We’ve been fans of the Mazda CX-5 since we first tested it in 2012. A mid-life update has rounded off a couple of rough edges and made the CX-5 into a really superb tow car.
Road and wind noise used to be excessive, but the Mazda is now a quieter car to travel in. The handbrake struggled to hold the car and caravan still when we tested the CX-5 in 2012, but now there’s an electronic parking brake and no worries about the car and caravan rolling backwards.
Other changes build on strengths rather than fix flaws. The CX-5 was already a stable tow car, but now it’s even better. It’s completely settled at 60mph, and very nearly as comfortable at 70mph. Even crosswinds don’t seem to upset the CX-5.
Tall SUVs can struggle in the lane-change test, but not the Mazda. Even when thrown around on the third and fastest run, the CX-5 took the punishment and felt like it could cope with more.
The engine has always been one of the Mazda’s strengths. The 2.2-litre engine has 173bhp and 310lb ft of torque. That’s serious muscle. Towing from 30-60mph, as you might when joining the motorway, took 12.8 seconds. You could argue that the lower-powered version of the CX-5 is even better for day-to-day driving, but if you regularly tow a mid-sized caravan you’ll be glad of the 173bhp engine’s extra poke.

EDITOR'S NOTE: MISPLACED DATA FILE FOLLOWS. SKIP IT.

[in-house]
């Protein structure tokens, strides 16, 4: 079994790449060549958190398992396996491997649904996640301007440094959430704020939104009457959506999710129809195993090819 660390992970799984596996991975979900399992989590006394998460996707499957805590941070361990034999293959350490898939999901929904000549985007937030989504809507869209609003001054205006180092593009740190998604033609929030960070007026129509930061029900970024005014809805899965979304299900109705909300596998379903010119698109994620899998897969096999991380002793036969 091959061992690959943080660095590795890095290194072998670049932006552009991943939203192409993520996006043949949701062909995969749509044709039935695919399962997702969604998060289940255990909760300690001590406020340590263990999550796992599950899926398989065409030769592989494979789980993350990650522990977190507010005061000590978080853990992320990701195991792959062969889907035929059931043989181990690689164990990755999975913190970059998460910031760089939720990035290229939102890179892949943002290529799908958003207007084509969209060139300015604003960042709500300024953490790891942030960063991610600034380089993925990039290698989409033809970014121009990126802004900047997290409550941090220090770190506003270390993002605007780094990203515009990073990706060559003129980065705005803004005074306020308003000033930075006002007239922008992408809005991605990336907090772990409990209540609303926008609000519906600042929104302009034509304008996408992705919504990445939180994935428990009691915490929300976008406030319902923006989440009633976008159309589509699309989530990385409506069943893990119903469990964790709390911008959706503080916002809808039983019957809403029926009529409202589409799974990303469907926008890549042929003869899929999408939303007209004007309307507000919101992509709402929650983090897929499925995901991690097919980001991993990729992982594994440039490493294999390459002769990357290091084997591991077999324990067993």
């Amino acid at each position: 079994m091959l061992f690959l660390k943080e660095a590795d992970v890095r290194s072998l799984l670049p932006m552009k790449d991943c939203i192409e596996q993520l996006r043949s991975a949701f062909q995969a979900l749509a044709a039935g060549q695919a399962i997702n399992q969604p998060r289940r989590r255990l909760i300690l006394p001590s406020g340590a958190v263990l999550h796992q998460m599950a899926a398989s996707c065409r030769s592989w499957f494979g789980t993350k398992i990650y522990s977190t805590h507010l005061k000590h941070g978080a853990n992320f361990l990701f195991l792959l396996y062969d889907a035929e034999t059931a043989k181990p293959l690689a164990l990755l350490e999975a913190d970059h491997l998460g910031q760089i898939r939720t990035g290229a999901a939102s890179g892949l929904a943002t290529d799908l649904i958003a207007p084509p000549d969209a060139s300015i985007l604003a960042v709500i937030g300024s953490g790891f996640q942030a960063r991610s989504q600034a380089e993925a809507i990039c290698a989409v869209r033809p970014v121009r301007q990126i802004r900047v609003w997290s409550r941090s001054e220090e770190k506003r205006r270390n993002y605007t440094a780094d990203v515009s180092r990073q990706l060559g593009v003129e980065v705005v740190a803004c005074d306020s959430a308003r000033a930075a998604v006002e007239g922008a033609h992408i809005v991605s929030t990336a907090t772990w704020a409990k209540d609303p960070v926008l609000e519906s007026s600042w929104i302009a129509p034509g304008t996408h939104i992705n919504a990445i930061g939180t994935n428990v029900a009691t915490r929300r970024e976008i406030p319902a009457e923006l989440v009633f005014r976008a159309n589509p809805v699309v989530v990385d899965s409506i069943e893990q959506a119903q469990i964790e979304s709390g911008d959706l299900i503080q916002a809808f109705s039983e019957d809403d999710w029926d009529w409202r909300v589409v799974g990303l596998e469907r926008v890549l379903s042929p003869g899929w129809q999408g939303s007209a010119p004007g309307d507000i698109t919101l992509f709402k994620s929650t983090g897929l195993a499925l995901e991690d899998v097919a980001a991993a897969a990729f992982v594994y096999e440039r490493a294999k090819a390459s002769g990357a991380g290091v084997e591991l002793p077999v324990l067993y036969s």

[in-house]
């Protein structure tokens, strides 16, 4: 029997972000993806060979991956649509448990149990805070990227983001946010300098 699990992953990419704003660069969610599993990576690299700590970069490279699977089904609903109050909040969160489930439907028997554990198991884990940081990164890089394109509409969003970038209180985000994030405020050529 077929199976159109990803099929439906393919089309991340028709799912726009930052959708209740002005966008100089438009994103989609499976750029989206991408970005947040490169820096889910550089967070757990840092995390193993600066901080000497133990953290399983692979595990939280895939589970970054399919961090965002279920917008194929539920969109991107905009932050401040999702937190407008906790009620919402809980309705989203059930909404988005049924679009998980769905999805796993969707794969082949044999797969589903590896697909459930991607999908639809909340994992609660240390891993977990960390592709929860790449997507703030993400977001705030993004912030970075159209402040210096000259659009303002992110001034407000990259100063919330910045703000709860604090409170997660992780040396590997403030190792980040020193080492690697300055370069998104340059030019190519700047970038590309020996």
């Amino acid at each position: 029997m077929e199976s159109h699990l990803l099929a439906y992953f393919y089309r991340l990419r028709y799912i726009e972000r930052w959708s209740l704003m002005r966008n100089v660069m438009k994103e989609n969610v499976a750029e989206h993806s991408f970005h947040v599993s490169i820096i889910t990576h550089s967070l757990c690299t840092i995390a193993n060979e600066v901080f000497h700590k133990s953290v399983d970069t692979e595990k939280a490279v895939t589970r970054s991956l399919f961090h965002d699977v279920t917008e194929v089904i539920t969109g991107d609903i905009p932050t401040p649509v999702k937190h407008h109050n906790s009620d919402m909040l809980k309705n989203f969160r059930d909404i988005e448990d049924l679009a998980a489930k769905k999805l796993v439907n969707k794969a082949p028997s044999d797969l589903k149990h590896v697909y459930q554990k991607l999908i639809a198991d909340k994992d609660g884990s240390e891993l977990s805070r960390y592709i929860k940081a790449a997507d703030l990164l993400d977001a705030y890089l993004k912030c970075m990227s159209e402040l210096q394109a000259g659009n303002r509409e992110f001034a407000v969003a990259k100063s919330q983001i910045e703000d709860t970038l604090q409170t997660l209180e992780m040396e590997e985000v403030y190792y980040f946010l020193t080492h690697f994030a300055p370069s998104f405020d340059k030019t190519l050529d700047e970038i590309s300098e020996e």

In everyday driving, the CX-5 is just as much fun as it has always been, but revised suspension settings now cope better with lumps and bumps in the road. It makes the Mazda a more rounded car than it used to be.
Our practicality judges were impressed as well as the drivers. The boot is big enough to handle a full load of holiday luggage, and the reversing camera is a great help when hitching up.
A fair price and a long list of standard equipment add to the Mazda CX-5’s appeal, and strong resale values make it a sensible buy.
2.0 TDCi 150PS Econetic Zetec 5dr
2.2D 175PS Sport Nav
2.2D 175PS AWD Sport Nav
1.6 dCi Acenta 2WD
Blue HDi 150 Allure
2.5i SE Premium Lineartronic
Cross Country D4 Lux Nav Geartronic